I think as a society of readers we've become very fond of praising a book by saying we couldn't put it down, but this is the first book I've read in years for which that is literally true. Every time I had to put the book down to answer the phone, to check an e-mail or message from facebook, or just to go to the bathroom I was left with an ache and an extreme desire to pick it back up as soon as possible. Thank God the book isn't as long as the Game of Thrones books or else I don't think I'd be getting any sleep or eating much over the next few days until I finished it. Giovanni's Room is simply the most remarkable, powerful, moving, and astonishing book I've read in a very very long time; I only hope that there will come a day when I find myself with the mental and emotional fortitude to read it again. (less)
Love and acceptance of oneself and of others is a theme at the heart of this amazing British play that revolutionized English theater. As the censorsh...moreLove and acceptance of oneself and of others is a theme at the heart of this amazing British play that revolutionized English theater. As the censorship of the theater was stripped away, Churchill took the opportunity to present a play that was overtly frank in its depiction and discussion of sex, sexuality, and gender roles in the 1970's. Homosexuality, gender bending, adultery, violence, racism, and graphic language all take center stage in a play that will leave you both hysterical with laughter and contemplative about the importance of love, acceptance, and family in the face of social norms and expectations. Far too adult to be taught in grade school, Cloud 9 is, nevertheless, a play that should be read by everyone.(less)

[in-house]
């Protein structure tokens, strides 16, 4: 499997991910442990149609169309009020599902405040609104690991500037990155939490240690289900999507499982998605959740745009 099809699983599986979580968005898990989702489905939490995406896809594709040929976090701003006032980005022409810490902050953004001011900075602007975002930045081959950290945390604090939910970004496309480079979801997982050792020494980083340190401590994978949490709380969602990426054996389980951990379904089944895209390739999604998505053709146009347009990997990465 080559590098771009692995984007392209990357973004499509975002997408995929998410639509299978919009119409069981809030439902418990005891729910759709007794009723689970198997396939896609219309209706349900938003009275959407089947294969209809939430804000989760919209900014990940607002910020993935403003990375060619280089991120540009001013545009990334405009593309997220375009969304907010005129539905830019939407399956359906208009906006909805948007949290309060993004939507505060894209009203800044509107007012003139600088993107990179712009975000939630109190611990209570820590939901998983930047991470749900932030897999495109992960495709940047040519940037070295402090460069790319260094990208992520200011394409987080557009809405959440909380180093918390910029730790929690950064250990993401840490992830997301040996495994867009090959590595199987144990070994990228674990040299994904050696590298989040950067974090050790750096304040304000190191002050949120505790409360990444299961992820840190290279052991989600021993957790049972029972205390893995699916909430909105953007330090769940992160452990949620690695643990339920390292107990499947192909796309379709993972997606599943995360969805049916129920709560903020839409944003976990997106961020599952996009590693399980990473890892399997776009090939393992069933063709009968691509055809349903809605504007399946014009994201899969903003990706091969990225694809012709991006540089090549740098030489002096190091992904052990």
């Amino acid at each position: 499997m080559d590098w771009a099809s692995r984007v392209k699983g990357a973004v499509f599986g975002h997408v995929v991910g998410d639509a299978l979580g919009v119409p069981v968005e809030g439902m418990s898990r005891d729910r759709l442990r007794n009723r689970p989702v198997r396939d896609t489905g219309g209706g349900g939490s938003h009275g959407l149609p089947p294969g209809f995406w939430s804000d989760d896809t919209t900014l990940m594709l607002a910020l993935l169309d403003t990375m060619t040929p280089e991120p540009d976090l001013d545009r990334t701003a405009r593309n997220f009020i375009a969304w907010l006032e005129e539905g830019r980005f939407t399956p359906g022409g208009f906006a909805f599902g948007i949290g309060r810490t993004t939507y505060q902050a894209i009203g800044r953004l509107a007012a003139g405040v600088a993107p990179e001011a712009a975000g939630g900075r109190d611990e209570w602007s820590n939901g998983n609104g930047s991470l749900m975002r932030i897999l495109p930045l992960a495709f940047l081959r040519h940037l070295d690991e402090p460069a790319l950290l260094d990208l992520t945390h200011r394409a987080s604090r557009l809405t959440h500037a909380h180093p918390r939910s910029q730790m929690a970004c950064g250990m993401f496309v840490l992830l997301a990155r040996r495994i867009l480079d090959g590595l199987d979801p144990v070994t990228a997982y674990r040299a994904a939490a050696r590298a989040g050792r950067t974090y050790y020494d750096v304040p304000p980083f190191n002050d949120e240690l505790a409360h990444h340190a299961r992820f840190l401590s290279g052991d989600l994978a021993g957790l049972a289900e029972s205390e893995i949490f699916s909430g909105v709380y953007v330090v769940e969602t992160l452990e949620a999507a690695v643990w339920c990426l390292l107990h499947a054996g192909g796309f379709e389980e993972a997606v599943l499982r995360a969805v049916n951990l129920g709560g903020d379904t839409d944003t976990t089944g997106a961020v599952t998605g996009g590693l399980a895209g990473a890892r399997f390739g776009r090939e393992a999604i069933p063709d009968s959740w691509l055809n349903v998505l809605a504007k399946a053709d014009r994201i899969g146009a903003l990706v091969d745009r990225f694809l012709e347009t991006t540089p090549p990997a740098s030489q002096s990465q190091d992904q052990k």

The funny thing about reading Shel Silverstein again when you get older is that 1) it's wonderfully nostalgic, and 2) it's surprising that I read this...moreThe funny thing about reading Shel Silverstein again when you get older is that 1) it's wonderfully nostalgic, and 2) it's surprising that I read this as a kid since I clearly didn't understand a lot of what Silverstein was getting at. In the end, I feel the same way about these books that I do about Willy Wonka and the Chocolate Factory, it's totally a childhood rite of passage that all must go through even if it's likely to scare the shit out of them or even go right over their heads at first. These poems stick with you in to adulthood and then blow our mind upon reread with the general "Oh that's what that was about" realization. (less)
What McCarthy does here is something that could not have been done better by anyone else. The Road is a story of love, loss, heroism, fortitude, and h...moreWhat McCarthy does here is something that could not have been done better by anyone else. The Road is a story of love, loss, heroism, fortitude, and hope in the face of hopeless circumstances. McCarthy's sparse use of language and the utilitarian methods of the character's speech is nothing short of genius in showing the uselessness of pomp and decorum. In a world where everything has been stripped down to its most bare essentials, what purpose is served by long winded soliloquy? However, McCarthy never dumbs down or lessens the beauty of his prose no matter how desperate the situation may be. Using short but poignant, fast-paced, and moving dialogue, McCarthy pens a novel that equal parts genius and entertainment. This book should be read by everyone. (less)